Kasie CoccaroOctober 19, 2012
03:55 PM EDT
This month, the White House once again opened its gardens and grounds to visitors from across the country, continuing First Lady Michelle Obama's commitment to opening up the White House to more Americans.
As the First Lady has explained, "This is really what the White House is all about. It’s the 'People’s House.' It’s a place that is steeped in history, but it’s also a place where everyone should feel welcome. And that's why my husband and I have made it our mission to open up the house to as many people as we can."
During these Fall Garden Tours, visitors experienced the Jacqueline Kennedy Garden, the Rose Garden, and the South Lawn of the White House as well as the White House Kitchen Garden – the first vegetable garden planted at the White House since Eleanor Roosevelt’s Victory Garden.
Those taking the tour were encouraged to use the hashtag #WHGarden to share photos of their experience. Check out a selection of photos:
Check out the full 2012 fall garden tour booklet here
Matt ComptonOctober 19, 2012
10:35 AM EDT
Spirit Day -- the celebration to honor and support young people who have been victims of bullying -- is now three years old.
It has become a day when people the world over rally for LGBT community and speak out against the bullying of LGBT teens.
And this year, the White House is once again going purple online. You can check out our Twitter feed or our Facebook page to see how we're marking the day -- and take part by making your social networking icon purple or adding a statement of support.
To learn more about what you can do to support kids and stop bullying, check out stopbullying.gov/.
Macon PhillipsOctober 19, 2012
08:00 AM EDT
This morning I'm pleased to announce something you may have already noticed: an improved homepage for WhiteHouse.gov.
We're always working to make WhiteHouse.gov easier to use and provide clearer paths to key information. Over the past eighteen months, we’ve launched a new White House blog, updated the Briefing Room and Issues sections of the site, and expanded Inside the White House, an inside look at the history of this great building. We’ve also rolled out a new version of our mobile site, rebuilt the White House iPhone app, and released new applications for Android and iPad.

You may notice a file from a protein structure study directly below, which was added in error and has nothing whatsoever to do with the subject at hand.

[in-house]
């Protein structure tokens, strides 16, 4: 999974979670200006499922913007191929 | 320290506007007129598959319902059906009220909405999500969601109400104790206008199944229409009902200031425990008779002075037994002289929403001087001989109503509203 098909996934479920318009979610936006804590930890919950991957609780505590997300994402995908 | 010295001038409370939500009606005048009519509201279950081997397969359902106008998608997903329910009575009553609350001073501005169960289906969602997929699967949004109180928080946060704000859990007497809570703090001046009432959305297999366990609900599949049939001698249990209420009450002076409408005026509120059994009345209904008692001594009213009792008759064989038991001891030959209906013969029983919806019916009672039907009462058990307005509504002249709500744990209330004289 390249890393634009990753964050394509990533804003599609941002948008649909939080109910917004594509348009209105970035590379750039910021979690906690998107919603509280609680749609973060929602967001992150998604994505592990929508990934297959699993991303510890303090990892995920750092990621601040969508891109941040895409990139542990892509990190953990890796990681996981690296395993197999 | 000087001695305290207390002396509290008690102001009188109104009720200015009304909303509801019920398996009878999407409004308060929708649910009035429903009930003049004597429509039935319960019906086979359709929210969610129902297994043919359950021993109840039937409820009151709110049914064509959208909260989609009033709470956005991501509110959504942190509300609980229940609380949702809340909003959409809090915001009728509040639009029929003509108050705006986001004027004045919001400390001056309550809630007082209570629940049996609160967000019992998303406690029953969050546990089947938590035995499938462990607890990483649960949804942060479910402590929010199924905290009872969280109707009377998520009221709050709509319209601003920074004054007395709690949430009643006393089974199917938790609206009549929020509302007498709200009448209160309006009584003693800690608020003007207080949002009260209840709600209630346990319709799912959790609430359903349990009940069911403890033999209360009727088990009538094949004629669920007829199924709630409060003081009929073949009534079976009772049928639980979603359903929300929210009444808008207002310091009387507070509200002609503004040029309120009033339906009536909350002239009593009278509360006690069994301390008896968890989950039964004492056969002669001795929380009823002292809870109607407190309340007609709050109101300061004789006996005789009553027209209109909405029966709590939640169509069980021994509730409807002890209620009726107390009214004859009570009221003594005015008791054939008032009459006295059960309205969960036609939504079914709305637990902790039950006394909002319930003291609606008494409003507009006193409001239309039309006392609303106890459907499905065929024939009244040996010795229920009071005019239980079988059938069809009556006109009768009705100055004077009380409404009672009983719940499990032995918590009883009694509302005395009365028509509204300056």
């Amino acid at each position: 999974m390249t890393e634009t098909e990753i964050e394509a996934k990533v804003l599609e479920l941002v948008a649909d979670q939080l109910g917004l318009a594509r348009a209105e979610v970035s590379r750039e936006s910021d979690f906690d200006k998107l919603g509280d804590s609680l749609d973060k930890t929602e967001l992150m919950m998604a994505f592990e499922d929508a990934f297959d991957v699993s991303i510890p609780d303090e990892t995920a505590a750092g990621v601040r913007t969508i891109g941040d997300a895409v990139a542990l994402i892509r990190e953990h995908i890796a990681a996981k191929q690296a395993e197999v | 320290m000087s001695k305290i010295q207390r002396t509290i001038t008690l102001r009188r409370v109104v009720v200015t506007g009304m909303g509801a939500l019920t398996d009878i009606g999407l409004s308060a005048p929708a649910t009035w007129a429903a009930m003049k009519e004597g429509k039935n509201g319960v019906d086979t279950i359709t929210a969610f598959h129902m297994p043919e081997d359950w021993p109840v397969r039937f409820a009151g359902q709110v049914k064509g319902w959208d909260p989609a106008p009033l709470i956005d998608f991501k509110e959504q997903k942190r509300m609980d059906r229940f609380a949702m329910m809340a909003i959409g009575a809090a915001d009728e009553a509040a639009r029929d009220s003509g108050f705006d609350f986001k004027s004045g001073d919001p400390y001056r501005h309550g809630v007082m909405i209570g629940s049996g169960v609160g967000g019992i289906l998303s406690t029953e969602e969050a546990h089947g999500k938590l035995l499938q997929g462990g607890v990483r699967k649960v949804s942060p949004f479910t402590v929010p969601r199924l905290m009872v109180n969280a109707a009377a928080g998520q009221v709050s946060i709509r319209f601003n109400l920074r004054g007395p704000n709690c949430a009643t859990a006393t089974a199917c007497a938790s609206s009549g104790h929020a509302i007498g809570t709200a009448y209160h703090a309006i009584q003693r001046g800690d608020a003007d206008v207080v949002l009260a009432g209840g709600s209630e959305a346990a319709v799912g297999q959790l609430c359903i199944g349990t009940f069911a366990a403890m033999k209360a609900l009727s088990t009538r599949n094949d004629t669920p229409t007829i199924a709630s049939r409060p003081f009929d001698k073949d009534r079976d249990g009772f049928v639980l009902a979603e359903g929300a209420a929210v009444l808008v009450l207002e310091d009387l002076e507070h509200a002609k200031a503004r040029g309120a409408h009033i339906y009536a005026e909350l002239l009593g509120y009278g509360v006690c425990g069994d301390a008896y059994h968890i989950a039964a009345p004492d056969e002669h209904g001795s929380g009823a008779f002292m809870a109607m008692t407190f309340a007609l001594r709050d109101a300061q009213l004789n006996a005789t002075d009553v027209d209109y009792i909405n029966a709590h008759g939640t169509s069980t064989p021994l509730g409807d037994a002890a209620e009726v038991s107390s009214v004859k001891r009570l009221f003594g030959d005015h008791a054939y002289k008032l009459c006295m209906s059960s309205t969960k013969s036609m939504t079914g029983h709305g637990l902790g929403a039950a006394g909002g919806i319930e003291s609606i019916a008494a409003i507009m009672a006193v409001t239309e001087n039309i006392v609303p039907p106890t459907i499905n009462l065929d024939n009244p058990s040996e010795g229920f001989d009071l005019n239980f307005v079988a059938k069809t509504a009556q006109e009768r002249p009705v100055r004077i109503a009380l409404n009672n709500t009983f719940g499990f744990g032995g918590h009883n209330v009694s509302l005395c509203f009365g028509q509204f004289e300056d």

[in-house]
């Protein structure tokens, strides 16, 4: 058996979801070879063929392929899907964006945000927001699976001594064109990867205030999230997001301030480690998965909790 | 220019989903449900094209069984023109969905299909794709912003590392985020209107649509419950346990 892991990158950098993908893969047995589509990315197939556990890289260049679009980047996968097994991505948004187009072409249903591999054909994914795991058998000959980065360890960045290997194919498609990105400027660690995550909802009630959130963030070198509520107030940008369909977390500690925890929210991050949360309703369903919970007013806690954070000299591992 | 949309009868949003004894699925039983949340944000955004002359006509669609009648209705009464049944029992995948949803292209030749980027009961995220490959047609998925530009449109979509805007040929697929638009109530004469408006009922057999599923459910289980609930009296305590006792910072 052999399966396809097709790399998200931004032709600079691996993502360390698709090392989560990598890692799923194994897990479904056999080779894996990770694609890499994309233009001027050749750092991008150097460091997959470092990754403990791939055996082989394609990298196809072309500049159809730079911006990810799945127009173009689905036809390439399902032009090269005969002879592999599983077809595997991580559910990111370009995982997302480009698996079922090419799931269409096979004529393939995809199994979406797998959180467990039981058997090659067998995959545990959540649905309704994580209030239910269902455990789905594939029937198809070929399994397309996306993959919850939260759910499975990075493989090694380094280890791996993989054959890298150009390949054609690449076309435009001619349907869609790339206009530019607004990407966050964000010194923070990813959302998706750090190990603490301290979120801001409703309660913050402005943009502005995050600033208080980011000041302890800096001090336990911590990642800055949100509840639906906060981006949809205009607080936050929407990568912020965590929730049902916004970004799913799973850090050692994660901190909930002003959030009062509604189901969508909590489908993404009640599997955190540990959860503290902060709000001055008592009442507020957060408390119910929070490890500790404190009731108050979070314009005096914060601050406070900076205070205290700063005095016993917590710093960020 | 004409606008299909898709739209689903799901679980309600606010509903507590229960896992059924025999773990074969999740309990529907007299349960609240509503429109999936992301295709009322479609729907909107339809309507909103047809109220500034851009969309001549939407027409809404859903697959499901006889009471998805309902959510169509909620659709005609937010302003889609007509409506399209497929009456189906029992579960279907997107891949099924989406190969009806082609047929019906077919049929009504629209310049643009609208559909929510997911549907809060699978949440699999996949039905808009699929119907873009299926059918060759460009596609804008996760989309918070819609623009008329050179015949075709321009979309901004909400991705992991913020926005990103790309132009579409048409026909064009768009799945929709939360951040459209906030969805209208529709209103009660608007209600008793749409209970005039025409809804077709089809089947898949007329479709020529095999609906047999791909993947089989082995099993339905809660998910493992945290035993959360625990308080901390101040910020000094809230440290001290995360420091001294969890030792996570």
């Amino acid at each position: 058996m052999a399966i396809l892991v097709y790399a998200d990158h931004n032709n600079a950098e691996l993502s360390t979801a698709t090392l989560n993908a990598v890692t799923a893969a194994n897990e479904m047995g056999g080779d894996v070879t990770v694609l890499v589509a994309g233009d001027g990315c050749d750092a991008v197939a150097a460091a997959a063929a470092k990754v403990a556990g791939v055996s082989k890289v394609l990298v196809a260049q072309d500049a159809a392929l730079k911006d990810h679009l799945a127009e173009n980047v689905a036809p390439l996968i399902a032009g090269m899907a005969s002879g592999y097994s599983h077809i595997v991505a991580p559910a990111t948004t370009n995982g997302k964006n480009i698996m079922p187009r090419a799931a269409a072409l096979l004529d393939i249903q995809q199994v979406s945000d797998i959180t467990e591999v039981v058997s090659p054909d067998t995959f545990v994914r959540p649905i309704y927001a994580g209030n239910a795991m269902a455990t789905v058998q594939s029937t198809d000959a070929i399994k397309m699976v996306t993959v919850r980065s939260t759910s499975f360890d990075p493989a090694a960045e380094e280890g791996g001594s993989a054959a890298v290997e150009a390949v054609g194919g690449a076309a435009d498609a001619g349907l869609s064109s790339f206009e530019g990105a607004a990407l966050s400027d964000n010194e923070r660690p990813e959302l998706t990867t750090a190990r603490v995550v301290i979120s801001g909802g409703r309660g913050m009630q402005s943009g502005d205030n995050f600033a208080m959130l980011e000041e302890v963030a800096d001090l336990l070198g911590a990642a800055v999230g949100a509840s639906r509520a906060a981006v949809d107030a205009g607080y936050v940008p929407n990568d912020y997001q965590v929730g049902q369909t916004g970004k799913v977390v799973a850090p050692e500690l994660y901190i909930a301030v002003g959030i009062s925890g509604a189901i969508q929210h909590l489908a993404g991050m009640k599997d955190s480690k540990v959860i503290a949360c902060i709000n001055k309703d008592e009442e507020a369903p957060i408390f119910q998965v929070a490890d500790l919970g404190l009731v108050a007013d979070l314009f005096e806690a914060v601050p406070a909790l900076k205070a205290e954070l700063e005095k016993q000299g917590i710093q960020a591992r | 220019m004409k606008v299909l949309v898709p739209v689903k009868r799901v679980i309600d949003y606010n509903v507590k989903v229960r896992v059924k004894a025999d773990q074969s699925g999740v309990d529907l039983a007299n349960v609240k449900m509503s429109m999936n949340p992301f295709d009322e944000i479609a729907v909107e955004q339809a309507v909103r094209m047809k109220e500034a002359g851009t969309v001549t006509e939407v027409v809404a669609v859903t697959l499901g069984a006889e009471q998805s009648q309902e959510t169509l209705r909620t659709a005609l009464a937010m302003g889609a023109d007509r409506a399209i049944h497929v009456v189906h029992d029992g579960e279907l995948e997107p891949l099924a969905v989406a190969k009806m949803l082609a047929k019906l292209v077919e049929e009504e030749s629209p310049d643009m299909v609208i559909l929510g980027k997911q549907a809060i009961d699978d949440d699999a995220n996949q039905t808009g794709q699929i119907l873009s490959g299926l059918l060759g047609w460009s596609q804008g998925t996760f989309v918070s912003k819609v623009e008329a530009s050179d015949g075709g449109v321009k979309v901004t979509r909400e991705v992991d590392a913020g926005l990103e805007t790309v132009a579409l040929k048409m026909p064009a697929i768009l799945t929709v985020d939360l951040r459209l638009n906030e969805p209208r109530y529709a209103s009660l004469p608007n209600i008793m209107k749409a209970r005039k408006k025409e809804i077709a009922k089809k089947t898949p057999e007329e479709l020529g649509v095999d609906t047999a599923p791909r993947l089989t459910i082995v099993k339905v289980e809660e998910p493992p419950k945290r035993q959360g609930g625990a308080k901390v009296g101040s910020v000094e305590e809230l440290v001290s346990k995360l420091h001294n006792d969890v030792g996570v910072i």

This upgrade is the latest step in that process.
What makes it better?
Most visitors aren't just stopping by; they're looking for specific information about the President and his policies. With these changes, we're applying the lessons we’ve learned from our earlier updates and making sure that the homepage is a gateway to our most timely and important content. It puts tools to search the site front and center and makes the page easier to navigate. We've also made it easier to catch live events broadcast on WhiteHouse.gov/live and highlighted the many White House social media accounts.
We believe that these changes will help to make visiting WhiteHouse.gov a better experience. Take a look around let us know what you think: drop a line via our contact form or tweet @WHWeb on Twitter.
Adam GarberOctober 19, 2012
12:00 AM EDT
This week, the President reflected on the state of the auto industry, the White House opened its garden to the public for its annual tours, and marked Blog Action Day -- while Bill Allman spoke on the history of the Presidential Seal.
Colleen CurtisOctober 18, 2012
10:37 AM EDT
There's no doubt you have seen the official Seal of the President of the United States, it is one of the most recognized symbols in the world. But did you know that in 1945, President Harry Truman issued an Executive Order that made a significant change to the Seal, one which reflected important changes he was making throughout the government?
Learn more about this iconic logo from White House Curator Bill Allman, in our latest installment of Catching Up with the Curator:
October 17, 2012
04:25 PM EDT
More than a century ago, President Theodore Roosevelt set aside a tiny bird rookery off the coast of Florida, Pelican Island, as the first national wildlife refuge. Since then the Refuge System has grown to become one of our greatest treasures with refuges from the Caribbean to the Pacific, from Maine to Alaska.
This week (Oct. 14-20) we celebrate National Wildlife Refuge Week with special events for the public to enjoy at our 560 national wildlife refuges from coast to coast.
Our refuges include examples of every type of ecosystem in North America including boreal forests, wetlands; deserts, grasslands; arctic tundra and remote islands. They provide habitat for 700 species of birds, 220 species of mammals, 250 species of reptiles and amphibians, and more than 1,000 species of fish and countless invertebrates and plants.
Macon PhillipsOctober 15, 2012
04:11 PM EDT
Update: The signatures threshold for petitions on the We the People platform to receive an official response from the White House has changed since this blog post was published. See the latest signature thresholds.
Following last year’s contribution for Blog Action Day (that addressed the devastating crises in the Horn of Africa), we have returned to focus on a more domestic issue and reflect on moments over the past year when everyday Americans joined together to demonstrate the “power of we.”
The White House is constantly looking to expand public engagement and public involvement, making government both accessible and responsive to the needs of its citizens. Three examples stand out among many others.
In December of 2011, and again in February of 2012, the American people took to the Internet to tell Washington in no uncertain terms that letting the payroll tax cut expire was not acceptable. If Congress let the payroll tax cut expire, a typical family of four earning $50,000 a year would see about $40 less in each paycheck. For many middle class families struggling to recover from the worst recession since the Great Depression, losing $40 a week would have meant a lot. Tens of thousands of Americans spoke out to share their simple but powerful stories about what losing $40 per paycheck would mean for them and their families.